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Cruel and unusual?

Once upon a time, in the eyes of many, driving under the influence was more of an infraction than a crime. These days, even first-offense DWI carries some pretty stiff penalties that include fines, suspensions, and even incarceration.

(Prison gates won’t open up for me…these iron bars can’t hold my soul in.)

But one Canadian police department recently threatened to add an immediate form of punishment for those suspected of driving drunk, one that tosses due process out the window of a moving police cruiser: forcing suspects on their way to the local pokey to listen to Vancouver-based and oft-hated-on rock group Nickelback.

(This is how you remind me of what I really am…)

On its Facebook page, the Kensington Police Service posted that if one was foolish enough to get behind the wheel after drinking (How did our eyes get so red?) this holiday season, then the “perfect gift” was a “little Chad Kroeger and the boys.”

Specifically, Constable Robb Hartlen threatened to spin the group’s 2001 album, “Silver Side Up.”

“So please, lets not ruin a perfectly good unopened copy of Nickelback,” the post stated. “You don’t drink and drive and we won’t make you listen to it.”

(Something’s gotta go wrong, ‘cause I’m feelin’ way too damn good…)

But after the post went viral and Hartlen felt like the serious message was being swallowed by the galactic joke, he apologized. (It’s not like you to say sorry…)

In fact, unlike Durham attorney T. Greg Doucette, who called the band’s music “torture,” Hartlen admitted that he actually likes Nickelback.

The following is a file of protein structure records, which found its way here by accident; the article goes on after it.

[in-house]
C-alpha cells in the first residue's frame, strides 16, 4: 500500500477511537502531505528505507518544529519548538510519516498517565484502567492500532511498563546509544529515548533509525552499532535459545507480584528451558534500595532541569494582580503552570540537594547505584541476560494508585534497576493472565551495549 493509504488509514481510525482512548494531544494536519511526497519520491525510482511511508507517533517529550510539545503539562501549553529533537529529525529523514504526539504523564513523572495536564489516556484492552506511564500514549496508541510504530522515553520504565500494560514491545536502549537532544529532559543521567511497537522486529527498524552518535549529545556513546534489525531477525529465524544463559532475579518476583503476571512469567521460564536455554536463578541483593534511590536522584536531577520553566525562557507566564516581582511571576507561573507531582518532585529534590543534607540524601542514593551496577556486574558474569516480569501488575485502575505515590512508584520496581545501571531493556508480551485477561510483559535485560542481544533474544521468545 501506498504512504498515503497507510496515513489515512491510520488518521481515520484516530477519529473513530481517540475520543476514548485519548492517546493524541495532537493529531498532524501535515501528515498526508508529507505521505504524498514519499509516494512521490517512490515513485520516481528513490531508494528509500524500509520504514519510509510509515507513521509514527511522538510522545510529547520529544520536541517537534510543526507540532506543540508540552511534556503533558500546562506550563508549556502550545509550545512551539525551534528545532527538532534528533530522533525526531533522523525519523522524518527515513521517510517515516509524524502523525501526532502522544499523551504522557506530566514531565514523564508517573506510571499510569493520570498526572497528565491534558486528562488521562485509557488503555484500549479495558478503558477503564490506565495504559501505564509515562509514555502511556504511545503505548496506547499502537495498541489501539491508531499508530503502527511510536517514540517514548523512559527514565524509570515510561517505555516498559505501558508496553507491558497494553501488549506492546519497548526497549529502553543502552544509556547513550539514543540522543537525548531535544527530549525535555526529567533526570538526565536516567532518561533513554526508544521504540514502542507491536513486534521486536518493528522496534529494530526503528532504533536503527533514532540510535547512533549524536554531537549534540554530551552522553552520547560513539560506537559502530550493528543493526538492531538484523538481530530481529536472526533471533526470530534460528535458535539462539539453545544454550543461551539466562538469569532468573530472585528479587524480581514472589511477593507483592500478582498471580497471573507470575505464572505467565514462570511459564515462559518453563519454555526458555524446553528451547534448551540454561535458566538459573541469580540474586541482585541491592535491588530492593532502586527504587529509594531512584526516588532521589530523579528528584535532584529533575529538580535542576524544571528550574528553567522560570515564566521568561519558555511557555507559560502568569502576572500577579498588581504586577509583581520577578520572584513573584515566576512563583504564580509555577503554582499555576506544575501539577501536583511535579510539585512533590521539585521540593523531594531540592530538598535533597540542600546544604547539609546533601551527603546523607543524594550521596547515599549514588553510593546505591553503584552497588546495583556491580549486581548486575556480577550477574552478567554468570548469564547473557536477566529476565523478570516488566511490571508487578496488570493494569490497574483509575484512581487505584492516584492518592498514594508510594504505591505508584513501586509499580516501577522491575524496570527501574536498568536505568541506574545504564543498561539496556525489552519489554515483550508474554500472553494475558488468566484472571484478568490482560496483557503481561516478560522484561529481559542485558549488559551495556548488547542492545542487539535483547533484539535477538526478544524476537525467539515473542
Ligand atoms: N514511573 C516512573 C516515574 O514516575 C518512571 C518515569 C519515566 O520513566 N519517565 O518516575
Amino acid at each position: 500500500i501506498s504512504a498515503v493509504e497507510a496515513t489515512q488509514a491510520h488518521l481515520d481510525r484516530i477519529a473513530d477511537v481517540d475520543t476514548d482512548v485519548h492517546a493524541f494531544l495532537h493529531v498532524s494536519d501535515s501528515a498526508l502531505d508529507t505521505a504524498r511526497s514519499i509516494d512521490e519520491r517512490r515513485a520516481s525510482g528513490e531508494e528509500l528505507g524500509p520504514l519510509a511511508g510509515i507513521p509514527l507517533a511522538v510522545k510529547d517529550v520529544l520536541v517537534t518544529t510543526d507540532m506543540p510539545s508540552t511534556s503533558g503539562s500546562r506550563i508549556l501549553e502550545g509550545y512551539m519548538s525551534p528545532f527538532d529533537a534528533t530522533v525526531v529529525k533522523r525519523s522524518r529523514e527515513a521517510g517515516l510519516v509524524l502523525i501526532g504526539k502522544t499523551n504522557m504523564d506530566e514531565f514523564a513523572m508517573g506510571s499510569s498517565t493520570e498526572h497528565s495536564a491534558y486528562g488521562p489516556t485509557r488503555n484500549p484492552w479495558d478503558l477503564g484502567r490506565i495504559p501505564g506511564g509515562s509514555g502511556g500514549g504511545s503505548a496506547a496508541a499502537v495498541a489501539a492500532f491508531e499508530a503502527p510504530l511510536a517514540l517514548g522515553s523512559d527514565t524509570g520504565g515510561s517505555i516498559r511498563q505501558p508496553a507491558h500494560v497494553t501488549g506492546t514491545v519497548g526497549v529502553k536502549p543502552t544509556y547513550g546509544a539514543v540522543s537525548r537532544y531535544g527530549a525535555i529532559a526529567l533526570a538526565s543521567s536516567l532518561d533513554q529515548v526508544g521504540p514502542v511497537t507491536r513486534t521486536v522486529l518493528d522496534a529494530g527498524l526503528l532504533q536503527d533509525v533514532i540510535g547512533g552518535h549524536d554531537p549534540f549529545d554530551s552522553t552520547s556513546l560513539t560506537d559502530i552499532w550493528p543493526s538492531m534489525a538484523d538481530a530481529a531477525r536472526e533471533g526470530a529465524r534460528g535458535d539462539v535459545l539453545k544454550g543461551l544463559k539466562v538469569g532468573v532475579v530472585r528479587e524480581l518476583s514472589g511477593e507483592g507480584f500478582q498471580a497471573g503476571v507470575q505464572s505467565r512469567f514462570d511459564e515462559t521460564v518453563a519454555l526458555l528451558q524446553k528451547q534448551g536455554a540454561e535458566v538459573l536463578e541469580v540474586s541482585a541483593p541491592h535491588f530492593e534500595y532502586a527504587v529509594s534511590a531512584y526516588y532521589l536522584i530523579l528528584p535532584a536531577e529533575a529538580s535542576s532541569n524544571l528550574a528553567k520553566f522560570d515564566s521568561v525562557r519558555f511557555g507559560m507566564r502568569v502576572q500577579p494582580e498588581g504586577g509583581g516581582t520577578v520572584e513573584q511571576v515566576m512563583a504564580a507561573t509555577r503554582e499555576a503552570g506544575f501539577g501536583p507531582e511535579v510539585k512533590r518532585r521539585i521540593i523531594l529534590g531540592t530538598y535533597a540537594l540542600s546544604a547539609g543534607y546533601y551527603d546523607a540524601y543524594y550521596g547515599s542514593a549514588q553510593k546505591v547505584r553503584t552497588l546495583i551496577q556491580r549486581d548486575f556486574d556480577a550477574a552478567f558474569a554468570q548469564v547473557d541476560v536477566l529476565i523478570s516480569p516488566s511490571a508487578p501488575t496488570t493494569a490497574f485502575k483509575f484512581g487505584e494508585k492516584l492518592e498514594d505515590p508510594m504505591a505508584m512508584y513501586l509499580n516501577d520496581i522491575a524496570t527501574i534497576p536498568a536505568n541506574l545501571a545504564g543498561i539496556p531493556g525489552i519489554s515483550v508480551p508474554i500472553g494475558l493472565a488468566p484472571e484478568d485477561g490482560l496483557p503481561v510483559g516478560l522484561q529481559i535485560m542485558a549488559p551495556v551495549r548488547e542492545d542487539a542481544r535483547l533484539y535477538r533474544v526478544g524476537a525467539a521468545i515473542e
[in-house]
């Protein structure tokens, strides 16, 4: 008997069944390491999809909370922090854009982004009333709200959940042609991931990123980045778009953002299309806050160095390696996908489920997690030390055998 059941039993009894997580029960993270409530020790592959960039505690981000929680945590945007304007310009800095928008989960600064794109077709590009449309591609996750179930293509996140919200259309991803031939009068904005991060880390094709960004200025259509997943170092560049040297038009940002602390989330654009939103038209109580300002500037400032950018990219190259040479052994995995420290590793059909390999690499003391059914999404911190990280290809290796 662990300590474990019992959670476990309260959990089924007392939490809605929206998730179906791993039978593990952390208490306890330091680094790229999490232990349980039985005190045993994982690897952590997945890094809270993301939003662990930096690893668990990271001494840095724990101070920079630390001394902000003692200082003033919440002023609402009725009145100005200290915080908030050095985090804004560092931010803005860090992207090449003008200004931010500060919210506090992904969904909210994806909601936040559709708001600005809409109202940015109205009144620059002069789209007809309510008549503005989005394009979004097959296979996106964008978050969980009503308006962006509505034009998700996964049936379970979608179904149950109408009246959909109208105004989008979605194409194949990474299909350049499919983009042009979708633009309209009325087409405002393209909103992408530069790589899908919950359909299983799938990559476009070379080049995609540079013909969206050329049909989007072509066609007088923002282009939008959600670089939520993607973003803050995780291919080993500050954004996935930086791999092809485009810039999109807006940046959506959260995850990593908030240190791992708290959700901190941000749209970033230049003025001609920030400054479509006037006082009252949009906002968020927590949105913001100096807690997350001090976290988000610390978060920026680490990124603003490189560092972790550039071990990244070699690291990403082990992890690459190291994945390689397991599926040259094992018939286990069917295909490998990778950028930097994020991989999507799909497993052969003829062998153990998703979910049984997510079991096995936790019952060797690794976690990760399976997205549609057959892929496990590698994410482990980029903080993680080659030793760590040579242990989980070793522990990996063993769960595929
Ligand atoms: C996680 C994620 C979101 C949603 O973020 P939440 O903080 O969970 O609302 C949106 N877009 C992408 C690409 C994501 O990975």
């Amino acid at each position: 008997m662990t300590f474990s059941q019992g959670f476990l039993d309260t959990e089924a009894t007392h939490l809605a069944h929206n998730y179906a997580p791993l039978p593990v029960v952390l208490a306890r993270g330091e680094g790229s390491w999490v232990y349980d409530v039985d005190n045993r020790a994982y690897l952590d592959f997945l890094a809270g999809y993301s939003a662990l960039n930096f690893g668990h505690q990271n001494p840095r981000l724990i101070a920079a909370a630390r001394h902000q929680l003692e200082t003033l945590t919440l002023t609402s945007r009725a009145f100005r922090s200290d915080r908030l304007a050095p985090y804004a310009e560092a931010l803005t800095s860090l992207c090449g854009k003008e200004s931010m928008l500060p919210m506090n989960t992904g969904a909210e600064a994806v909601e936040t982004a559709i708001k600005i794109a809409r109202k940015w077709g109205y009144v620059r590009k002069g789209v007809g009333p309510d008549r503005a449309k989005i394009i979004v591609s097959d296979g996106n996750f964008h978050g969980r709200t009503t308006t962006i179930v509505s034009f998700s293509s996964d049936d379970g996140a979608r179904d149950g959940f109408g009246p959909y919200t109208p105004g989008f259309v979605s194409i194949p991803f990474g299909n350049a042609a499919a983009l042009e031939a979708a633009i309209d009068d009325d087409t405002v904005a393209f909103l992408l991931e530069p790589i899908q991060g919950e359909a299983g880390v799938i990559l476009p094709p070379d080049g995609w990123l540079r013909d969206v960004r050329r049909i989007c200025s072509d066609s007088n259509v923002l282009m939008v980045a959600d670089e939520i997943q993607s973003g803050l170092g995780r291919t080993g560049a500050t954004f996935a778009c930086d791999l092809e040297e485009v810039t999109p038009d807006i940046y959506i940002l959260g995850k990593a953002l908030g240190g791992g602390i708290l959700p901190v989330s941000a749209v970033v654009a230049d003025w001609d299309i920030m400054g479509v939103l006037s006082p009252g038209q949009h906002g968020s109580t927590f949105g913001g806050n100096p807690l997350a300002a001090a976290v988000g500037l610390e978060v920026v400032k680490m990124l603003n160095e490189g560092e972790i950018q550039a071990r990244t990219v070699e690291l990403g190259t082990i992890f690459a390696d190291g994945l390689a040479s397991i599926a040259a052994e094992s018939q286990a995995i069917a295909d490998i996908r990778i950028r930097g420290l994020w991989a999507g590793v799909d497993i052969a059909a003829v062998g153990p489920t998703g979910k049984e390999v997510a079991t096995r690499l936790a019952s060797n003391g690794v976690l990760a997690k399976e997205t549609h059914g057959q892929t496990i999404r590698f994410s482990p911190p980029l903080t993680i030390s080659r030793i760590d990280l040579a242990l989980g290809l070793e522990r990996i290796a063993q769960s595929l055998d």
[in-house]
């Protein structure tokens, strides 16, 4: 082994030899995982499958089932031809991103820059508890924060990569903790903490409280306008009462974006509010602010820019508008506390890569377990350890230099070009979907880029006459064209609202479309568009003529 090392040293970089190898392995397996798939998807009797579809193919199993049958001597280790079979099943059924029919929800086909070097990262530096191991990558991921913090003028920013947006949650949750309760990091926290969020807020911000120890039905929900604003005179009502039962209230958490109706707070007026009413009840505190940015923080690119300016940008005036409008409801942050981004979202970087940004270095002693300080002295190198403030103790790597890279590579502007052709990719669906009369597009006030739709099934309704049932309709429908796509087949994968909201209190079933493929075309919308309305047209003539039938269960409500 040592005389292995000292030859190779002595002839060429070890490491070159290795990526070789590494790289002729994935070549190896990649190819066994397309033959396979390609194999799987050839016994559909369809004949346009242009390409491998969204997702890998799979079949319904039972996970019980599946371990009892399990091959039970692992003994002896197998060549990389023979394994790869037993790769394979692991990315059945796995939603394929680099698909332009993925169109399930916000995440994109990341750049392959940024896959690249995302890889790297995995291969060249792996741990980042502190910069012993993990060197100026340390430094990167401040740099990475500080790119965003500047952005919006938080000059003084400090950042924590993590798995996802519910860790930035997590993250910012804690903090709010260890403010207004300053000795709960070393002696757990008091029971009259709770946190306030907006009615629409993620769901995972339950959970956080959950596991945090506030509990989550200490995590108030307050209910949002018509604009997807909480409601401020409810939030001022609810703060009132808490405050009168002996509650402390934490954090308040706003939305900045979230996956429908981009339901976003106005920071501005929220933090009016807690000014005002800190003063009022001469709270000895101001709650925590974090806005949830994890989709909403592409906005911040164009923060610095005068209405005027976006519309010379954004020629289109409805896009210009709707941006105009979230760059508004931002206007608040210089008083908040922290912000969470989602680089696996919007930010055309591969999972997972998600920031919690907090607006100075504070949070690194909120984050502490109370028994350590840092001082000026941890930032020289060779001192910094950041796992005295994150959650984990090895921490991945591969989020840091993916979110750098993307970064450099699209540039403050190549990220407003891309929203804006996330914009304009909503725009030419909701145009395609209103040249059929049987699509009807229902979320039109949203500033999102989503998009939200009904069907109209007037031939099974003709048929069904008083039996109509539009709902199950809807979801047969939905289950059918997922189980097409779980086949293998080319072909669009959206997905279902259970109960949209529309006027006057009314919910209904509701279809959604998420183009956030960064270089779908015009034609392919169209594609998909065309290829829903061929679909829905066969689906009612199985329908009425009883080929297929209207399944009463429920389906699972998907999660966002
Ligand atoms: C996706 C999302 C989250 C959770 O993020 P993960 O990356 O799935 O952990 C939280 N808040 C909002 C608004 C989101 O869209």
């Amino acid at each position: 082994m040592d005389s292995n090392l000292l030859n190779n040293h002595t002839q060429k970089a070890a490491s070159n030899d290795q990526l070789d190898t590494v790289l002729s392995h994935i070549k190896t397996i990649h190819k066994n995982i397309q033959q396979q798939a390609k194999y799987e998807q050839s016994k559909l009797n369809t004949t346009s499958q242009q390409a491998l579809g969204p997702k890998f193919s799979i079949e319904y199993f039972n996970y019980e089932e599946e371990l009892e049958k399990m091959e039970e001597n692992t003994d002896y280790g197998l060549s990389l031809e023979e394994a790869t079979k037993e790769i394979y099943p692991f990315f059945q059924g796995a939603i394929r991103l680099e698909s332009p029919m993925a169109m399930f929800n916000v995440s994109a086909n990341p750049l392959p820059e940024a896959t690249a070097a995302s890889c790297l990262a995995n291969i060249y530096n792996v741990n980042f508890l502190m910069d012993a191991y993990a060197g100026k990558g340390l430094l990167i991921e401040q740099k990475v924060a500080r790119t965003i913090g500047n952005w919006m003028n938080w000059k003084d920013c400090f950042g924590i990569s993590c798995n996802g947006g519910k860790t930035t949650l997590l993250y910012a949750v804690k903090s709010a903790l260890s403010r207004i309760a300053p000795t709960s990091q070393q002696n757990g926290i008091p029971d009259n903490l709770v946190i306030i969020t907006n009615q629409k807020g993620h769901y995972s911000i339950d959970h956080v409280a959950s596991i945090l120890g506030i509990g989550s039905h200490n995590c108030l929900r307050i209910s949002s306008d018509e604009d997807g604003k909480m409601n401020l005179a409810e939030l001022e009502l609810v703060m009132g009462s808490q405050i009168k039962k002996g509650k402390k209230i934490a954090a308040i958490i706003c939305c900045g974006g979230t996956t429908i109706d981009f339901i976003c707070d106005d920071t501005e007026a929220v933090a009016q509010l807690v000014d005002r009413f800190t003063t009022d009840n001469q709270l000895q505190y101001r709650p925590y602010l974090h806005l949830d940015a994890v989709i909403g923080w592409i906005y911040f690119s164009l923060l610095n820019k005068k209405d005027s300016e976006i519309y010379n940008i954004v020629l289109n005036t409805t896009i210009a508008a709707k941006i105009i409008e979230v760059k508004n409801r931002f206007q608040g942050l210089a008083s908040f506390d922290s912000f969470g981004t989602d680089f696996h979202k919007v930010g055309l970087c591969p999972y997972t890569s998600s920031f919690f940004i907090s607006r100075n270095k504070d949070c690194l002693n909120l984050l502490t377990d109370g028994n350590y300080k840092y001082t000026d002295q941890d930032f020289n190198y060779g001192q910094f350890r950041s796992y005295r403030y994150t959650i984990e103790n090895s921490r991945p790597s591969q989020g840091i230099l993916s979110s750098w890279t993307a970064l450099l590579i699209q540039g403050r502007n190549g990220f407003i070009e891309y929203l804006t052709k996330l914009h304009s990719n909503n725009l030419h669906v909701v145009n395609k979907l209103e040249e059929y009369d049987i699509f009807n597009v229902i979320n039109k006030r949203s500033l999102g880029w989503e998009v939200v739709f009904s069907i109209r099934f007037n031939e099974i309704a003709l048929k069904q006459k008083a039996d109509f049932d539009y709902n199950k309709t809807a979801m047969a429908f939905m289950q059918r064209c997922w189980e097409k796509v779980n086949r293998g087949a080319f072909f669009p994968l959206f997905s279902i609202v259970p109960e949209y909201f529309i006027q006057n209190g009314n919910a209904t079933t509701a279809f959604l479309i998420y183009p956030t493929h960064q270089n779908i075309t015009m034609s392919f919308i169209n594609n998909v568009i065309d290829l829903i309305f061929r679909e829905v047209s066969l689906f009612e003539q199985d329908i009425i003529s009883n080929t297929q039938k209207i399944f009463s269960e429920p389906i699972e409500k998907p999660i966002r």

But the band’s frontman, Chad Kroeger, was previously convicted of DUI and the band has been criticized for lines such as “If they ask why I drink all day, I’ll say because I can,” from their “hit” song, “Rockstar” (named by many critics as the worst song ever).

Hartlen deleted the original post and subsequently wrote that he’d been accused of making light of a serious topic. That stunned him, he said.

“The destruction to not only vehicles, but to families, bodies, entire lives, we see this destruction,” Hartlen wrote. “We smell the pain mixed with booze covered in motor oil and blood. We take these images and sensations home with us. At no point will any of us make light of Drinking and Driving.”

Hartlen added that he just thought a little humor could help get the point across.

It’s, uh, Too Bad the substance might have been lost; if message boards and social media are any indication, a threatened looping of Nickelback’s multiplatinum CD could’ve served as the deterrent folks needed to Never Again drink and drive.

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